Creatures of Habit?
What happens when something like COVID-19 forces us to change our habits?
By André van Heerden, Communications Director
Have you ever noticed that once a person begins parking their car in a particular spot—whether for work, or church, or even groceries—they tend to park in that same spot over and over again?
People are indeed creatures of habit. But what happens when some of our most ingrained habits have to change?
Through the COVID-19 pandemic our workplaces have changed, how we greet and talk to each other has changed, how we shop has changed, and even how we go outside our homes has changed. And all of these changes have happened extremely quickly.
I remember back at the beginning of the crisis a radio DJ asked listeners, “If someone offered their hand to shake, would you take it?” At the time, about half of the listeners calling in said that they would. And yet I’m sure that just a week later no one would even think of shaking someone’s hand. I’ve always liked a good handshake, but I quickly found myself approaching people with my hands in my pockets so that I wouldn’t offer my hand, and also signaling to others that they shouldn’t either.
In words that could’ve been written about our present upheavals, author and professor Kenichi Ohmae wrote in 1990 that
It is hard to let old beliefs go. They are familiar. We are comfortable with them and have spent years building systems and developing habits that depend on them. Like a man who has worn eyeglasses so long that he forgets he has them on, we forget that the world looks to us the way it does because we have become used to seeing it that way through a particular set of lenses. Today, however, we need new lenses. And we need to throw the old ones away.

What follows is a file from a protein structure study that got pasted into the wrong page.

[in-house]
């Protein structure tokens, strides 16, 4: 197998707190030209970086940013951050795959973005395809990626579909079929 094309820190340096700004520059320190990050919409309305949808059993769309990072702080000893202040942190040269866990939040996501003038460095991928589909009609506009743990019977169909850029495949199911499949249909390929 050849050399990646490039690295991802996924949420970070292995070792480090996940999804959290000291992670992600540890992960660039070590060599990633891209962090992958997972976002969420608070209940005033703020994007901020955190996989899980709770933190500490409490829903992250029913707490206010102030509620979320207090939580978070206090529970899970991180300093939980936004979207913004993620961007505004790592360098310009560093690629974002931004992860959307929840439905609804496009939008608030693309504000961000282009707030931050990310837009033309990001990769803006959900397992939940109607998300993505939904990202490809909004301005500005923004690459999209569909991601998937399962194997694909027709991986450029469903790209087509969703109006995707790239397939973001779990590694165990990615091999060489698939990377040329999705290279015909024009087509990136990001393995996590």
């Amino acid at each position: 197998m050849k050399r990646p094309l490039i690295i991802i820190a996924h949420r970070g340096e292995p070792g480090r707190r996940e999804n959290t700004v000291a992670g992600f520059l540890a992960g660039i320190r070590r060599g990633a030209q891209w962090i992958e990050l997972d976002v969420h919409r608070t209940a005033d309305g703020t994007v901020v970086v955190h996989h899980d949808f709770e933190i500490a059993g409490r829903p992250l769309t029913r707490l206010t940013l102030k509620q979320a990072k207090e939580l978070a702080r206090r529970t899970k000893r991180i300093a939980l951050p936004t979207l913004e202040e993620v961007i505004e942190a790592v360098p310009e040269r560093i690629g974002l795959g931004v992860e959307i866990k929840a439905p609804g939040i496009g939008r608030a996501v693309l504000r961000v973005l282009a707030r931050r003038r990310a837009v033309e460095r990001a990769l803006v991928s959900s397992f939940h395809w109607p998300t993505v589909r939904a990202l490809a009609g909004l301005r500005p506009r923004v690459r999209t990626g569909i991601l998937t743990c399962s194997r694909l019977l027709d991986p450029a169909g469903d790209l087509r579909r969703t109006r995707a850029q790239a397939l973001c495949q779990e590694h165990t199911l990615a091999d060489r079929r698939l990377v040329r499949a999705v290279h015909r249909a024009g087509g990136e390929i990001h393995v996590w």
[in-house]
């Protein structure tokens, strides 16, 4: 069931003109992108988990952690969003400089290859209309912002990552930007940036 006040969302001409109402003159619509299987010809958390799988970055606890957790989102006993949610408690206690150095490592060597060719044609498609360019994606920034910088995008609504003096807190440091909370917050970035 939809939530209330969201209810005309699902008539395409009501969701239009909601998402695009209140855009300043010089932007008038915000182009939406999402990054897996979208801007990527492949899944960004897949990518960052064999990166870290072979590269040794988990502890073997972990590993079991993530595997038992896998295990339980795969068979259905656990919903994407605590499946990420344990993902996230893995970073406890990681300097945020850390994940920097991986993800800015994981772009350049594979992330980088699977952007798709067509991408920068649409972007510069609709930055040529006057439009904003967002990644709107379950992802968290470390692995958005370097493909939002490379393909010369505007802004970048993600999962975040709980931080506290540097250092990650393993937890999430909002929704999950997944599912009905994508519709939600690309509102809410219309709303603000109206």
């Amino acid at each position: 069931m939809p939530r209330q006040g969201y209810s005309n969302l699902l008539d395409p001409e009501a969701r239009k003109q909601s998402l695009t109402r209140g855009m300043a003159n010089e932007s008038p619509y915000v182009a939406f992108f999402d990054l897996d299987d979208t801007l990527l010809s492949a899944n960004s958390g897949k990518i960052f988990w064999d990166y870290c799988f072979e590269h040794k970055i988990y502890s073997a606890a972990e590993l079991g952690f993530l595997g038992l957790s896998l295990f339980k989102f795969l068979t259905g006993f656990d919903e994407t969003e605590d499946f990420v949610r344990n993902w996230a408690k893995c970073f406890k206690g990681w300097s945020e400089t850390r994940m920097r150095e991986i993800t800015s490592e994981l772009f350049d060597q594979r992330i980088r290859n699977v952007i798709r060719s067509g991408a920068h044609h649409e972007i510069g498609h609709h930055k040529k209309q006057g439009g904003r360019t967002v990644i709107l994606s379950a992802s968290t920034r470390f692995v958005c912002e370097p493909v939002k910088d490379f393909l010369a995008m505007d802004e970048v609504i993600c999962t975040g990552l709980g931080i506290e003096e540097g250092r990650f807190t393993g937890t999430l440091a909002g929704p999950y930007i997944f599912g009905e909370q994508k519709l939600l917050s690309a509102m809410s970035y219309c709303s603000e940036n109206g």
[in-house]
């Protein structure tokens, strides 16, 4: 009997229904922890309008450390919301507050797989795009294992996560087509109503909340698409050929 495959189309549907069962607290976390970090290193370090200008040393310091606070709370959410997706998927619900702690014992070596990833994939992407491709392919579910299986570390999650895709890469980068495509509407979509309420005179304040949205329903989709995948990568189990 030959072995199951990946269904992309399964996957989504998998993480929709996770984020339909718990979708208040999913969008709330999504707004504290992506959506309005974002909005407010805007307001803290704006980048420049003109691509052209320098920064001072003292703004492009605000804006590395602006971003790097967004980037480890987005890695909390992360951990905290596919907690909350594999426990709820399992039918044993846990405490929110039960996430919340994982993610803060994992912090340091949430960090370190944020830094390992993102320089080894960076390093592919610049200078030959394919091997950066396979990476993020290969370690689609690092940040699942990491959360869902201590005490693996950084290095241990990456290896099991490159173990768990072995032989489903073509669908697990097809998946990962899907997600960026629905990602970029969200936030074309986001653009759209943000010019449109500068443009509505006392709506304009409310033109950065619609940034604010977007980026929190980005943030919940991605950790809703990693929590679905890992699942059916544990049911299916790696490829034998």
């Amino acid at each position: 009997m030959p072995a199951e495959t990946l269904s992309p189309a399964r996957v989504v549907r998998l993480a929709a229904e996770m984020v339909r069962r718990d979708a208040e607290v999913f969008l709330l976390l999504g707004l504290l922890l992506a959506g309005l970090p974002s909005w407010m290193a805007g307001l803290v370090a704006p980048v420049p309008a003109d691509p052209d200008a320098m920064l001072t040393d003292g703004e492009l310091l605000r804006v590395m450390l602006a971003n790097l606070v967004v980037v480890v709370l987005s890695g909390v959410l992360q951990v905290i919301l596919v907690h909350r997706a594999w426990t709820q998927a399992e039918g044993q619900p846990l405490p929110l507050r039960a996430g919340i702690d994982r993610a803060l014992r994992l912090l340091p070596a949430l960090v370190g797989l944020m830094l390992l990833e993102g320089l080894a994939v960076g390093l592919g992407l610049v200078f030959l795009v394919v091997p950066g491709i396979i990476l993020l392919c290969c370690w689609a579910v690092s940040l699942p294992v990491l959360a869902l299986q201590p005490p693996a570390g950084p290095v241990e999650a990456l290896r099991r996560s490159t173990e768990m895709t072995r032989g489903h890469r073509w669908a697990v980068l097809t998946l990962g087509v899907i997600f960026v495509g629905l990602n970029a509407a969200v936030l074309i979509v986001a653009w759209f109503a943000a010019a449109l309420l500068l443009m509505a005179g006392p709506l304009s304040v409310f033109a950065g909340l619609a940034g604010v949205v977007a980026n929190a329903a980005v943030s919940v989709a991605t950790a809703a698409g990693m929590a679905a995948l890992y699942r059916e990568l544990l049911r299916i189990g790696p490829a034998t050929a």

What this current crisis has taught me is that breaking old habits and beginning new ones isn’t as hard as we might think—especially when you don’t have much choice. Working from home with four children has also taught me how important it is to establish the right habits.
Hockey great Wayne Gretzky noted, “No matter who you are, we're creatures of habit. The better your habits are, the better they will be in pressure situations.” Similarly self-help author Travis Bradberry wrote, “Humans are creatures of habit. If you quit when things get tough, it gets that much easier to quit the next time. On the other hand, if you force yourself to push through it, the grit begins to grow in you.”
So, for those who have found a better parking spot because of empty parking lots, don’t get used to it. We will need to be open to more changes and forming new habits—and that’s a good habit to have.